Russia Growth Diagnostics (5): Uncertainty

< Part 4: Infrastructure and Human Capital

While checking for government failures, I closely follow HRV (2008), who break the failures into three groups: ex ante risks, taxation, and law enforcement. Let’s start from the first group.

Uncertainty and Investments

Ex ante risks refer to the volatility of expected returns to economic activity. Low expectations reduce investments and growth slows down. Here I discuss only the risks associated with government actions (or inactions).

We should distinguish these risks from the risks arising in particular economic activities. Acemoglu and Zilibotti (1997) developed a model in which agents are unable to invest profitably because of scarce diversification opportunities. Instead, agents choose low-risk activities, which don’t create stable growth. While this model is intended to explain the surprising economic uprising after 1800, it can also describe some modern economies. Some, but not Russia’s.

Russia has enough economic opportunities for diversification and a financial system capable of implementing it. Industry-related risks can be mitigated. Then the candidate problem is a sort of uncertainty that affects the entire economy.

How does this uncertainty affect growth? The results in the literature are sensitive to model specifications. I exemplify it with a simple regression of annual growth on volatility of growth (where I take only the period starting at the dissolution of the Soviet Union):


A strong connection appears only in the OECD sample. For control, alternative models, and more coherent coverage of the topic, I recommend Jones and Manuelli (2005).

An informative, but limited, perspective comes from investments in fixed capital: buildings, machinery, and other things that last. In an uncertain environment, we expect investments in fixed capital to fall.


The stagnation of investments continues in BRICS and G7 since 2008. For Russia, I included the private sector to indicate that not government alone supports this level (though national accounts treat state-owned enterprises as private). You can look at FDI, which fell sharply in the recent years, but hot money and parent companies in offshores make this indicator even less informative than domestic investments.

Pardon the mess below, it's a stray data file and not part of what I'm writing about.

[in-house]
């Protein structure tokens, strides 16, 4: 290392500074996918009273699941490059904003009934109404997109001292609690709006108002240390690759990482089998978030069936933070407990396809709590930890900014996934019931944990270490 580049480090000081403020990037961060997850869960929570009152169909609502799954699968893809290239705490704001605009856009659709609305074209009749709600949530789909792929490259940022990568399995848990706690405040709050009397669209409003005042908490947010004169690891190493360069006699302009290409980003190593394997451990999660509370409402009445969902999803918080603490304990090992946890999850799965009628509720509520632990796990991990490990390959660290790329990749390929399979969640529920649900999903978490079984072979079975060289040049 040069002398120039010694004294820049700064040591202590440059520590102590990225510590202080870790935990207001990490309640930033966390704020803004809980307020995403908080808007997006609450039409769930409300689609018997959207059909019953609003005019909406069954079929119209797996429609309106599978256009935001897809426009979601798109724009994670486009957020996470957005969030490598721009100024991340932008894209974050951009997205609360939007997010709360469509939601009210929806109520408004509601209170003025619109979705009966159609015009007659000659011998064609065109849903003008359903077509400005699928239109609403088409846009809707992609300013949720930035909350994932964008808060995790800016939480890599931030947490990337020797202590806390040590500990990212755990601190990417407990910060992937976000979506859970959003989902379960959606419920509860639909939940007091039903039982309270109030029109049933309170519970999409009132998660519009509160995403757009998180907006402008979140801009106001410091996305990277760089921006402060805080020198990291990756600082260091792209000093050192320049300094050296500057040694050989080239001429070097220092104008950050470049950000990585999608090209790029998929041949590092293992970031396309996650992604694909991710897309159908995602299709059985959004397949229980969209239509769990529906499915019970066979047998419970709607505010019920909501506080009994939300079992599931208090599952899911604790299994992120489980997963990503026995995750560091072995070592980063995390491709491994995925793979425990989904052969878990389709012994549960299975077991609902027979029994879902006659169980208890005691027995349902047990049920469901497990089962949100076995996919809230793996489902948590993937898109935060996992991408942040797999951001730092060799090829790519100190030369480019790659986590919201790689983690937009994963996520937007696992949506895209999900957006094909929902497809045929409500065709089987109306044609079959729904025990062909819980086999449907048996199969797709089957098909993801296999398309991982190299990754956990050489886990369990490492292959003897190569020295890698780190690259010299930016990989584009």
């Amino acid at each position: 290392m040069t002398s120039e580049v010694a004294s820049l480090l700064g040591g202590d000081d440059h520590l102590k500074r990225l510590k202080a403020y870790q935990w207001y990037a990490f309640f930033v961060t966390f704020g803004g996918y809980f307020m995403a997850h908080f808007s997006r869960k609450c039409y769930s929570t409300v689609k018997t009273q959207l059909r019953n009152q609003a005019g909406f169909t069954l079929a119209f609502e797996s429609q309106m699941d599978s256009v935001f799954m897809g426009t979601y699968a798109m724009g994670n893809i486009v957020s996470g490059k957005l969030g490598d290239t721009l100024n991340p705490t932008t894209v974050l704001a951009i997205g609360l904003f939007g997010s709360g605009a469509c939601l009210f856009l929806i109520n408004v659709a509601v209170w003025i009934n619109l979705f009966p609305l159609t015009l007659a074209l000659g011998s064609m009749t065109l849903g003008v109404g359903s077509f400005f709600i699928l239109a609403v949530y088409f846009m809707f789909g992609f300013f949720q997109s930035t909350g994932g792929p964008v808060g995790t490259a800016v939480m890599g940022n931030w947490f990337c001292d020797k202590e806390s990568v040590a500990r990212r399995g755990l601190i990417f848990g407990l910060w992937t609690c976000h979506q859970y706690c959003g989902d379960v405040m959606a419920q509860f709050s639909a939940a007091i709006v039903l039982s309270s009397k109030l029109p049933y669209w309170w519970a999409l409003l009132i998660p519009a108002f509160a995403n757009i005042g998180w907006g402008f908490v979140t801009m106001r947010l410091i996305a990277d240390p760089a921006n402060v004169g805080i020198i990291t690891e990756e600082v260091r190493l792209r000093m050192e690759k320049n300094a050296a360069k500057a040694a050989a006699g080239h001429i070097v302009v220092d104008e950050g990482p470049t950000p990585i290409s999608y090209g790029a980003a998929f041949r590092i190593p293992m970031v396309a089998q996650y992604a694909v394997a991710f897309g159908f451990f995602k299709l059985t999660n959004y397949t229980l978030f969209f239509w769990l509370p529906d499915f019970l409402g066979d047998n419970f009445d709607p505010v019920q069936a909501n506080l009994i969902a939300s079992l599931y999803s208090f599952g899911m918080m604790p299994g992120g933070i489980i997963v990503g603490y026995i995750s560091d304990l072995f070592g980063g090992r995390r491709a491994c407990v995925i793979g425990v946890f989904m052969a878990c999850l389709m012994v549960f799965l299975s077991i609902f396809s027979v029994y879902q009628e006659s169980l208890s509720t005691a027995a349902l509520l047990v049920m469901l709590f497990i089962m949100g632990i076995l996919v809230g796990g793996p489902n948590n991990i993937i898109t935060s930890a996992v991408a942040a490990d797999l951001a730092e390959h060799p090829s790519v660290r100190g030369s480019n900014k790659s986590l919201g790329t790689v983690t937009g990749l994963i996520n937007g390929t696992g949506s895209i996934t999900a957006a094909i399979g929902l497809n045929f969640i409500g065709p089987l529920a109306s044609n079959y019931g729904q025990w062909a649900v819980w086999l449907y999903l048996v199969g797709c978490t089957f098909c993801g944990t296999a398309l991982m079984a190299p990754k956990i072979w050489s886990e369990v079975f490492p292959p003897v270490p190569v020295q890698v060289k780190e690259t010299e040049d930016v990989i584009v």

The overall stagnation is not bad (in the meantime, Greece halved investments in fixed capital to take an example of bad expectations). Yes, government spending and procurement are responsible for maintaining this level, but while speaking about uncertainty, the efficiency of spending is a separate question.

Testing Constraints

Political and social risks. Business worried about these risks right after the 2008 crash (see BEEPS 2009), but calmed down by 2013 (see that year’s BEEPS). Can worries significantly constrain growth? Declining investments would be the major channel in this case, but we saw that this channel was okay. This may change after 2014, so we’ll see.

Tax policy risk. Expectations of higher taxes are justified because one half of government revenues comes from taxes on natural resources. Commodity prices fall and government has to compensate the loss of revenue by increasing taxes on consumption and income.

Labor market risks. This is relevant mostly for households that may expect unemployment and reduce consumption in advance. Unlike the United States, where adjustments happen mostly through unemployment, the Russian economy more actively enables two other channels: working hours and real wages. These are milder forms of shocks, though at the expense of overall productivity. People pay less attention to the risk of losing the entire income and the impact on the current consumption (and growth) is small.

History of expropriation. There’re expropriation cases similar to what happens in some Latin American countries. In Russia, expropriation is limited and selective, and so is its impact on growth.

Macro uncertainty. Oil prices affect exchange rates, which, in turn, change costs in import-dependent industries, such as manufacturing. Commodity prices directly affect the revenues of exporters. The large trade flows aggravate these effects. The composition of trade implies volatility as the export side consists of commodities, half of which is oil.

Each of these five tests shows a positive result, so uncertainty hinders growth in Russia. This idea is reinforced with the difficulties of securing long-term financing (see the other post). Even if businesses have high returns or sound business plans, investors adjust these returns for the economy-wide uncertainty and reject requests for funding.

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